A dynasty in the midst of an opioid epidemic: The true story behind Netflix’s Painkiller.

A dynasty in the midst of an opioid epidemic: The true story behind Netflix's Painkiller.

Netflix Painkiller is the latest true crime series to make audiences cringe.

The limited series explores the causes and consequences of America’s opioid epidemic in this dramatized retelling starring Uzo Aduba and Matthew Broderick.

The six episode series is based on the book Pain Killer by Barry Meier, along with work by Patrick Radden Keefe New Yorkers article ‘The Family That Builds an Empire of Pain’ and its follow-up book, Pain Killer: The Empire of Fraud and the Origins of the American Opioid Epidemic.

Watch the Painkiller trailer here. The post continues after the video.

Keefe’s work (and the show) is primarily focused on the rise of OxyContin – a drug manufactured by the Purdue Pharma company, which is owned by the extremely wealthy Sackler family.

And while some of the “micro” storylines in the series are fictional, the powerful real-life stories of people who have lost loved ones to opioid addiction act as a stark reminder that the epidemic, and its effects, are very real.

Who is the Sackler family?

The Sackler family is one of the wealthiest families in the US, with an estimated collective worth of around $11 billion.

Purdue Pharmacy was originally founded in 1892 by John Purdue Gray and George Frederick Bingham, before being bought by the doctor and wealthy Raymond brothers Arthur and Mortimer Sackler in 1952.

Raymond’s son, Richard Sackler, started working for Purdue in 1971 and by 1999, he had become president.

Richard became head of research and development as Purdue established direction as head of marketing. He was an integral part of the development of OxyContin, pushing for the drug for FDA approval in 1995, along with selling the unsubstantiated narrative that OxyContin is less addictive than other painkillers.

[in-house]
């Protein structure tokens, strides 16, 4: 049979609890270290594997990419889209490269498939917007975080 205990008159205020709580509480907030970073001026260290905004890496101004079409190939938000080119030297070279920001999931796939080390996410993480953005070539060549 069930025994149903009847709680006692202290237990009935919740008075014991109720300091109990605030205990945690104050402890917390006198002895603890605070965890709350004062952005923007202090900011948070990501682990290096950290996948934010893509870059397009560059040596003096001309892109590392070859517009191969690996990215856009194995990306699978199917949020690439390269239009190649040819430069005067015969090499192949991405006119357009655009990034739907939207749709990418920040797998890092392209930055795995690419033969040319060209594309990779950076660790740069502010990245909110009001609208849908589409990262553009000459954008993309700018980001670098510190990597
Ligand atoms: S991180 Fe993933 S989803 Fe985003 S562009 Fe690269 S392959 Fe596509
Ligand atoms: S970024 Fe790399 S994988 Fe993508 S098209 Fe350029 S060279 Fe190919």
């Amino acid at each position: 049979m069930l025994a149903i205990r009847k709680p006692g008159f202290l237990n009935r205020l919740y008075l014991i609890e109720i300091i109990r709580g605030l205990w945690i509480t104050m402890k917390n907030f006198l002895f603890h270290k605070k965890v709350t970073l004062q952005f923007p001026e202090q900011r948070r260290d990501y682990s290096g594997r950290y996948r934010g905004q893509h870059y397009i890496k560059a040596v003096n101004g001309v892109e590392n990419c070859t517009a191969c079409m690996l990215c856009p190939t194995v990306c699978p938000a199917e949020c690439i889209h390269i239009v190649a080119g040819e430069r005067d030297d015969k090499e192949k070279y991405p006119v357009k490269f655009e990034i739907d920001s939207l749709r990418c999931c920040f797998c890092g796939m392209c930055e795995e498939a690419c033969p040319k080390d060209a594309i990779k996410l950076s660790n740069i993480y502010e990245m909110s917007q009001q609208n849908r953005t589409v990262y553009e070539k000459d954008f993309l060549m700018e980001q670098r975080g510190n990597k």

The emergence of OxyCotin.

The new Netflix series tells the tragic story of the ongoing opioid crisis – something many have associated with the marketing and promotion of the drug OxyContin by the company Purdue Pharma in 1996.

Over the last two decades, it is estimated that more than 300,000 people have died from overdoses involving prescription opioids like OxyContin – and a study by the Centers for Disease Control and Prevention in the US found that in 2021 alone, more than 75 percent of nearly 107,000 deaths were from drug overdoses involving opioids.

“OxyContin is a drug that has valuable medical uses,” documentarian and series consultant Alex Gibney tells Netflix’s tum during production.

“But when it is marketed too broadly, regardless of the dangers, it is prescribed inappropriately and too broadly, leading to massive addiction. It spilled over and over again in communities across North America.

Purdue – then owned by the ultra-wealthy Sackler dynasty – reportedly spent around $200 million in 2001 alone on the marketing and promotion of OxyContin. The drug contains oxycodone: an opioid with very high addictive potential. (Opioids are a class of drugs that includes not only a range of drugs designed to reduce pain but also the illegal drug heroin.)

Despite this fact, OxyContin is marketed as much less addictive than other opioid drugs. When the drug first became available, the drug’s official label stated: “Delayed absorption, as provided by OxyContin tablets, is believed to reduce drug abuse liability.”